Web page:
One of LS Lowry's most famous works is to go on tour so "as many people as possible" can see it for free.
The 1953 painting Going to the Match shows fans arriving for a Bolton Wanderers game at their former home, Burnden Park.
It had been on public display at The Lowry in Salford since 2000, courtesy of former owners the Professional Footballers Association (PFA).
It will go on show in areas including Oldham, Blackpool, Birkenhead and Bury.
The work was purchased by The Lowry at Christie's in London in October 2022 for £7.8m when the PFA was forced into selling it.
The venue is now working with galleries across the North West to ensure that the piece can be enjoyed by the widest possible audience and communities.
Chief executive Julia Fawcett said: "Going to the Match is a masterpiece and for that reason alone it was important we were able to secure it so that future generations could come and see it, for free, forever.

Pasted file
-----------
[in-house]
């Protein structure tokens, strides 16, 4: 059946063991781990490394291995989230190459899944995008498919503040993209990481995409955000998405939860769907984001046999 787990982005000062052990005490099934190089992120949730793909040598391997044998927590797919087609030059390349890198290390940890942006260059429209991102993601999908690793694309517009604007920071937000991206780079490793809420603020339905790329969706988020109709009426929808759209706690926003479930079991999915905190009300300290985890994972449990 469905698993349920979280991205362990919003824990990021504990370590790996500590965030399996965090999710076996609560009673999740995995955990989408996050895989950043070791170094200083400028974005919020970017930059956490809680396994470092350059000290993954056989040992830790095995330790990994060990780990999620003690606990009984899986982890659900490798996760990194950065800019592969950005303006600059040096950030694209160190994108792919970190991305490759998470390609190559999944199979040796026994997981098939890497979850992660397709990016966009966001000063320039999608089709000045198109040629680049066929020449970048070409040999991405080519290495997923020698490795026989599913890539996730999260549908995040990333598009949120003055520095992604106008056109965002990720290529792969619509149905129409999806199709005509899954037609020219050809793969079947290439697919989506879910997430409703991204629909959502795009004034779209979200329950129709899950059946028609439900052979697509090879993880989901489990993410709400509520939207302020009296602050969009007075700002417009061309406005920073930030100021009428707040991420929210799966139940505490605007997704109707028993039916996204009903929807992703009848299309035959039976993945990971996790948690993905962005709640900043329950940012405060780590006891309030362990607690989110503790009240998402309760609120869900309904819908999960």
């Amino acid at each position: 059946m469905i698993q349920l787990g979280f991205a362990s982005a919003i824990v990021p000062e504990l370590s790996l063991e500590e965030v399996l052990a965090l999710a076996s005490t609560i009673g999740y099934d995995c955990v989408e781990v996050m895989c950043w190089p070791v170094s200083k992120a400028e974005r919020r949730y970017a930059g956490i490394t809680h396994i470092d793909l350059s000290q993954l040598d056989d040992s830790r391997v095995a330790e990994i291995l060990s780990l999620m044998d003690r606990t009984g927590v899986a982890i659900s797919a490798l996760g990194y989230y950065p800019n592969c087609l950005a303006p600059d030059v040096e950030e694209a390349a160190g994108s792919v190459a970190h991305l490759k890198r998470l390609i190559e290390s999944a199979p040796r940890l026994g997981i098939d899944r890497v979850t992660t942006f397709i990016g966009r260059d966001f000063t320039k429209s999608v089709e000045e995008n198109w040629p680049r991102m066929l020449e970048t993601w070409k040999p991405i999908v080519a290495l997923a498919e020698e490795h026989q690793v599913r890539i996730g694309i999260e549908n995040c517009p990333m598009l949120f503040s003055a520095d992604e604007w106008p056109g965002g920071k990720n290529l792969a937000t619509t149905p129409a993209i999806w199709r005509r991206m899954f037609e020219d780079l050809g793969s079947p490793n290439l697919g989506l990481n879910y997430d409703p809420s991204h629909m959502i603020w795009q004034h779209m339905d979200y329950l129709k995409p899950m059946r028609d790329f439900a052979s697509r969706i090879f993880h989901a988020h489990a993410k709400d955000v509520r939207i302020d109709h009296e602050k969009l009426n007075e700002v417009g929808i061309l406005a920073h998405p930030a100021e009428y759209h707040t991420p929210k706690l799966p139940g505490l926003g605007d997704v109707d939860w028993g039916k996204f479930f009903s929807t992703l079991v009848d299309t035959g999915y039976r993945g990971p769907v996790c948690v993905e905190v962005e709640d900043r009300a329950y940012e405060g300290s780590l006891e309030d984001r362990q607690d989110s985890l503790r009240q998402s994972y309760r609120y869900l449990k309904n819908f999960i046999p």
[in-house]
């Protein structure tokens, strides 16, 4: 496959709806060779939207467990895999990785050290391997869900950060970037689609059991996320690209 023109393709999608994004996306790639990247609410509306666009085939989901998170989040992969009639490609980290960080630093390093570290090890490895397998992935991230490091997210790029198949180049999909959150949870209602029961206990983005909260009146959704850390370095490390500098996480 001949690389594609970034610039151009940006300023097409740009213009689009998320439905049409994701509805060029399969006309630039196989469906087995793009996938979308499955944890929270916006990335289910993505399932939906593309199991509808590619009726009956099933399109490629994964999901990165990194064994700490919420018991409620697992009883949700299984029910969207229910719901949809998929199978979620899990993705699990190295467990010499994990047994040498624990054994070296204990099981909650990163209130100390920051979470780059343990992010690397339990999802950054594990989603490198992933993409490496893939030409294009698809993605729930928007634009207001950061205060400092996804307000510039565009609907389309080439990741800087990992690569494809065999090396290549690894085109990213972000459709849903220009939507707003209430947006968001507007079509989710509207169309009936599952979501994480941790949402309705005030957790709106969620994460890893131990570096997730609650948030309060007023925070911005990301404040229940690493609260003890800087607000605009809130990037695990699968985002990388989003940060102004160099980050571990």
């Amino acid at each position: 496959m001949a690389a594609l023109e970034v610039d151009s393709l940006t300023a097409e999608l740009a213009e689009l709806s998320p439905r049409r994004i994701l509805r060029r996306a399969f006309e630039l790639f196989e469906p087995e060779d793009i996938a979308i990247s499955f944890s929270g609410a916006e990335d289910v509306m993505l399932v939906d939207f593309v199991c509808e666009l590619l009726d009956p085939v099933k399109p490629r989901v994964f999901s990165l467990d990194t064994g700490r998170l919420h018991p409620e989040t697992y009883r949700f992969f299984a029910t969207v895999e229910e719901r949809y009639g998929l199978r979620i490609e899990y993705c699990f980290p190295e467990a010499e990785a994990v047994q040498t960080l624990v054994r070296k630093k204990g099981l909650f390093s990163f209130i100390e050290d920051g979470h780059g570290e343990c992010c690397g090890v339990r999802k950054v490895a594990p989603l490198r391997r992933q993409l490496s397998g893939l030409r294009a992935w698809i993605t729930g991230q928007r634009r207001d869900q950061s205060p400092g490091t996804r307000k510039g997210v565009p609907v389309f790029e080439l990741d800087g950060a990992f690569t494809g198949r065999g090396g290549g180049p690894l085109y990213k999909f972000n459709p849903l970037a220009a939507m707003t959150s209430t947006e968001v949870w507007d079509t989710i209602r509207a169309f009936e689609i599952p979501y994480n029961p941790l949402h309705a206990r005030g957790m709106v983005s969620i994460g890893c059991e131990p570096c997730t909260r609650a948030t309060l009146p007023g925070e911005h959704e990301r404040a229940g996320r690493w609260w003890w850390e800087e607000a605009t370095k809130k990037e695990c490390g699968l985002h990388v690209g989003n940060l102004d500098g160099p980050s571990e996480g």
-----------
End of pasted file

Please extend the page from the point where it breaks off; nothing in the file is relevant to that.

"Lowry was a great observer of ordinary people, particularly in the industrial landscape and the picture captures that pre-match expectation and excitement.
"It was so important to us that an artwork which speaks so directly to the people of the North was brought permanently back to where it belongs.
The painting will be on public display in Gallery Oldham from 2 December to 24 February 2024.
Councillor Peter Dean, cabinet member for communities and culture, said it was "a real honour to display it.
"I hope that as many people as possible take this opportunity to see this important artwork," he said.
LS Lowry, who died in 1976, spent much of his life in Salford and his work is strongly associated with the North West of England.
Going to the Match was one of a number of paintings he made on the theme of sports, and was inspired by Bolton Wanderers' old Burnden Park stadium.